May 26th 2010 was the day of the Ashburne Hall reunion when Professor Denis Judd, as guest of honour, gave an amusing talk on Alison Uttley, creative genius and compulsive housewife. We heard how in the early days of her widowhood, Alison struggled with money and worried over the purchase of a bag of oranges or a bunch of flowers, with only two shillings left to cover a week-end. By the late 1930’s, Alison was a successful writer. When not feverishly preparing gargantuan feasts for friends, Alison would be making marmalade or bottling, then bemoaning the fact “no writing today” in her diaries. Later in life, a visitor commented on “her heroically untidy kitchen”; all her adult life, Alison found it hard to cope with her numerous domestic helps and often struggled alone.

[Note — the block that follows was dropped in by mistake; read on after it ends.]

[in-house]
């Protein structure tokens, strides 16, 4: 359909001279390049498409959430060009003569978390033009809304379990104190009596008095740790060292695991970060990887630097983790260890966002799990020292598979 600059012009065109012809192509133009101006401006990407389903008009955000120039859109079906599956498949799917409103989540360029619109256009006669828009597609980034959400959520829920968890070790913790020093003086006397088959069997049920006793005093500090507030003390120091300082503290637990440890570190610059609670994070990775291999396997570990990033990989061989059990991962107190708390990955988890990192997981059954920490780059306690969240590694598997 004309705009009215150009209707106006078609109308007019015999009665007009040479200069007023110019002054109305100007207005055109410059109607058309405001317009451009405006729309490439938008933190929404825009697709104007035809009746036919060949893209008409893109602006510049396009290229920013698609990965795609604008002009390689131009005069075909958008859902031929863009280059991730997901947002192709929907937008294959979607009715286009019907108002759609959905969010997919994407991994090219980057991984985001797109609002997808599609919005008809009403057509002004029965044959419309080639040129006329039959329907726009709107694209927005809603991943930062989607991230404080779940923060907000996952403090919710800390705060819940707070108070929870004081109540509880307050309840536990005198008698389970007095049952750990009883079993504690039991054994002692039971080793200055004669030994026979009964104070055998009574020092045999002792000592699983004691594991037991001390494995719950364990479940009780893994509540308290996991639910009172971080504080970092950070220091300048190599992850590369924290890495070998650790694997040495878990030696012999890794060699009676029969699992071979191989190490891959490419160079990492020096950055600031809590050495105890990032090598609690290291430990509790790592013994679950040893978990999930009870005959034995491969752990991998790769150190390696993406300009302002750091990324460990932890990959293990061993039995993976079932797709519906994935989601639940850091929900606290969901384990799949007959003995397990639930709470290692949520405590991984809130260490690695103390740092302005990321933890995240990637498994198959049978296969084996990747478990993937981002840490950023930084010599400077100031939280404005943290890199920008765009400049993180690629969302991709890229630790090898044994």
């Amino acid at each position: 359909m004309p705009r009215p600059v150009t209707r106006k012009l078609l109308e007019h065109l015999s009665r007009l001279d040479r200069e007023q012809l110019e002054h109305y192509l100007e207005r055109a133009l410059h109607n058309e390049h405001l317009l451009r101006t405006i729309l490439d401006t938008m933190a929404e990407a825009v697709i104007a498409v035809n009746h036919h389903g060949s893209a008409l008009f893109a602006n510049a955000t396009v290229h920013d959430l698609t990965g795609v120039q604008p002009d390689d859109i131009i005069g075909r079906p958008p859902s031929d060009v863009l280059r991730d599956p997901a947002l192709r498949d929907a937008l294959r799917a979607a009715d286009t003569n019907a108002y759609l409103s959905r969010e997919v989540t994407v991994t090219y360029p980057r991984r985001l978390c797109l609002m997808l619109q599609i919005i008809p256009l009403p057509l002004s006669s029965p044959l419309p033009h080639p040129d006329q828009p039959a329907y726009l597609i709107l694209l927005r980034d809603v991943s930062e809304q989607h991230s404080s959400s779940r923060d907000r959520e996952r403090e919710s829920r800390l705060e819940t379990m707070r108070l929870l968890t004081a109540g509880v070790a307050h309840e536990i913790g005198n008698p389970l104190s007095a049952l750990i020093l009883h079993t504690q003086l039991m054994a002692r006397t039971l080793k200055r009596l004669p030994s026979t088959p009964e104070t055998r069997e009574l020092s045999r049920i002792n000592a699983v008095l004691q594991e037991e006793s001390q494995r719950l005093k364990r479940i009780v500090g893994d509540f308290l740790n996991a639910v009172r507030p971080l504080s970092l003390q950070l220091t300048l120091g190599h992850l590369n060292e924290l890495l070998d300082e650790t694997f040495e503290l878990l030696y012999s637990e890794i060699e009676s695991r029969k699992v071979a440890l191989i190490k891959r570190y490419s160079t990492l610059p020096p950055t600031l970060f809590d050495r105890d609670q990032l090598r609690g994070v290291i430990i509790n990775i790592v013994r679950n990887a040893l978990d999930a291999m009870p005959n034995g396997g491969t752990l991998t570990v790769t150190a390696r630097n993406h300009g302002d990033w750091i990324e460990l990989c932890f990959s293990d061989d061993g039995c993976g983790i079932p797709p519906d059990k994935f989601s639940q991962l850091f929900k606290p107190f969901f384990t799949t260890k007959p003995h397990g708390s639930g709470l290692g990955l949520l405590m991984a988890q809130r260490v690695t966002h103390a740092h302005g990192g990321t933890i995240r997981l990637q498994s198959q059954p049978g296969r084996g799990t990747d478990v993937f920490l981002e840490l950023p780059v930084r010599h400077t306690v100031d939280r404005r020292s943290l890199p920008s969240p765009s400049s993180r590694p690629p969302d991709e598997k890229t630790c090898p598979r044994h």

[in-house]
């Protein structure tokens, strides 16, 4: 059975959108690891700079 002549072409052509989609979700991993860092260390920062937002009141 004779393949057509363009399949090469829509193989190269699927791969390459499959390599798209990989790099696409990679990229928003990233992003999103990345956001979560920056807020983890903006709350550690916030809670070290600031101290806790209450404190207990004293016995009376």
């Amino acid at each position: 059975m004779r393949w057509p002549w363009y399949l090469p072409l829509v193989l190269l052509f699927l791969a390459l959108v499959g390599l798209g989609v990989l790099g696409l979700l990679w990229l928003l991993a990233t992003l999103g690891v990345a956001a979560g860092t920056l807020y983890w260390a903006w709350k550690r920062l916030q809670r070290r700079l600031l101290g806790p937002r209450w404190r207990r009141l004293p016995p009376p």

The cookery book was based on notebooks inherited from Alison’s mother, plus her own additions. It builds on a childhood where food was plentiful and home produced at Castle Top Farm, in Derbyshire. The modern publisher adds notes of warning: some of these country ingredients, such as laudanum for cough mixtures and salt petre for curing hams, are today considered dangerous. We can thoroughly recommend this new edition, an uplifting peep into 19th century Derbyshire, with some lovely illustrations.